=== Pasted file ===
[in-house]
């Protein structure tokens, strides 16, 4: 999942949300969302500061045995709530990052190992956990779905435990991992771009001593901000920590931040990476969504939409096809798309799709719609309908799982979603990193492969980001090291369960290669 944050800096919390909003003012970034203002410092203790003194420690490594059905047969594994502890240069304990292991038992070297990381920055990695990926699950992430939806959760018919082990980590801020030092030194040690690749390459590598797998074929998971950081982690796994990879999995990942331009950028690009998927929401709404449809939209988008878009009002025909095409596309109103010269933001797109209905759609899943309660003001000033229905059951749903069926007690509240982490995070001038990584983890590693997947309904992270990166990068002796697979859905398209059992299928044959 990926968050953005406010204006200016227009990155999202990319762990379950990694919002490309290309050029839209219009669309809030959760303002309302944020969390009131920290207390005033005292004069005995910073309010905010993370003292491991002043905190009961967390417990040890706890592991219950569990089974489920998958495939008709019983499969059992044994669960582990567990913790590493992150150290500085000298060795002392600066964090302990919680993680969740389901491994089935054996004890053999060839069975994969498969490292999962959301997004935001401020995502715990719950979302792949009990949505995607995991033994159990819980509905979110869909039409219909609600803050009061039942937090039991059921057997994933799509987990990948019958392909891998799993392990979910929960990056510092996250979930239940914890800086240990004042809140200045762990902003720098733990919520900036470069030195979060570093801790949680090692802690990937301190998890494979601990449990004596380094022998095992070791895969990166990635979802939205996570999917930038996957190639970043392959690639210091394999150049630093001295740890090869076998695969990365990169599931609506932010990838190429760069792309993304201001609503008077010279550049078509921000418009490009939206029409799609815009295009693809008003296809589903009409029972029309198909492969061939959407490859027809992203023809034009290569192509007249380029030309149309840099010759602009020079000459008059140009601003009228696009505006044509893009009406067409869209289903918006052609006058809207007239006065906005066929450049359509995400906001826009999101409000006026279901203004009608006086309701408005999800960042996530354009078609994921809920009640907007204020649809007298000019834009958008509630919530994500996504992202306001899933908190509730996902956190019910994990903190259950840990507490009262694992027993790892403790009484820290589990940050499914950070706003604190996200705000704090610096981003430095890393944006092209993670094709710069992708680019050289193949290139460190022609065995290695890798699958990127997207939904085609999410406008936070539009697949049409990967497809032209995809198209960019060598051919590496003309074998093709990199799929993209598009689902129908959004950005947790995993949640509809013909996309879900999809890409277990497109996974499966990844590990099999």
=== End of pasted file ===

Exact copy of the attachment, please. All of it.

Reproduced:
[in-house]
């Protein structure tokens, strides 16, 4: 999942949300969302500061045995709530990052190992956990779905435990991992771009001593901000920590931040990476969504939409096809798309799709719609309908799982979603990193492969980001090291369960290669 944050800096919390909003003012970034203002410092203790003194420690490594059905047969594994502890240069304990292991038992070297990381920055990695990926699950992430939806959760018919082990980590801020030092030194040690690749390459590598797998074929998971950081982690796994990879999995990942331009950028690009998927929401709404449809939209988008878009009002025909095409596309109103010269933001797109209905759609899943309660003001000033229905059951749903069926007690509240982490995070001038990584983890590693997947309904992270990166990068002796697979859905398209059992299928044959 990926968050953005406010204006200016227009990155999202990319762990379950990694919002490309290309050029839209219009669309809030959760303002309302944020969390009131920290207390005033005292004069005995910073309010905010993370003292491991002043905190009961967390417990040890706890592991219950569990089974489920998958495939008709019983499969059992044994669960582990567990913790590493992150150290500085000298060795002392600066964090302990919680993680969740389901491994089935054996004890053999060839069975994969498969490292999962959301997004935001401020995502715990719950979302792949009990949505995607995991033994159990819980509905979110869909039409219909609600803050009061039942937090039991059921057997994933799509987990990948019958392909891998799993392990979910929960990056510092996250979930239940914890800086240990004042809140200045762990902003720098733990919520900036470069030195979060570093801790949680090692802690990937301190998890494979601990449990004596380094022998095992070791895969990166990635979802939205996570999917930038996957190639970043392959690639210091394999150049630093001295740890090869076998695969990365990169599931609506932010990838190429760069792309993304201001609503008077010279550049078509921000418009490009939206029409799609815009295009693809008003296809589903009409029972029309198909492969061939959407490859027809992203023809034009290569192509007249380029030309149309840099010759602009020079000459008059140009601003009228696009505006044509893009009406067409869209289903918006052609006058809207007239006065906005066929450049359509995400906001826009999101409000006026279901203004009608006086309701408005999800960042996530354009078609994921809920009640907007204020649809007298000019834009958008509630919530994500996504992202306001899933908190509730996902956190019910994990903190259950840990507490009262694992027993790892403790009484820290589990940050499914950070706003604190996200705000704090610096981003430095890393944006092209993670094709710069992708680019050289193949290139460190022609065995290695890798699958990127997207939904085609999410406008936070539009697949049409990967497809032209995809198209960019060598051919590496003309074998093709990199799929993209598009689902129908959004950005947790995993949640509809013909996309879900999809890409277990497109996974499966990844590990099999």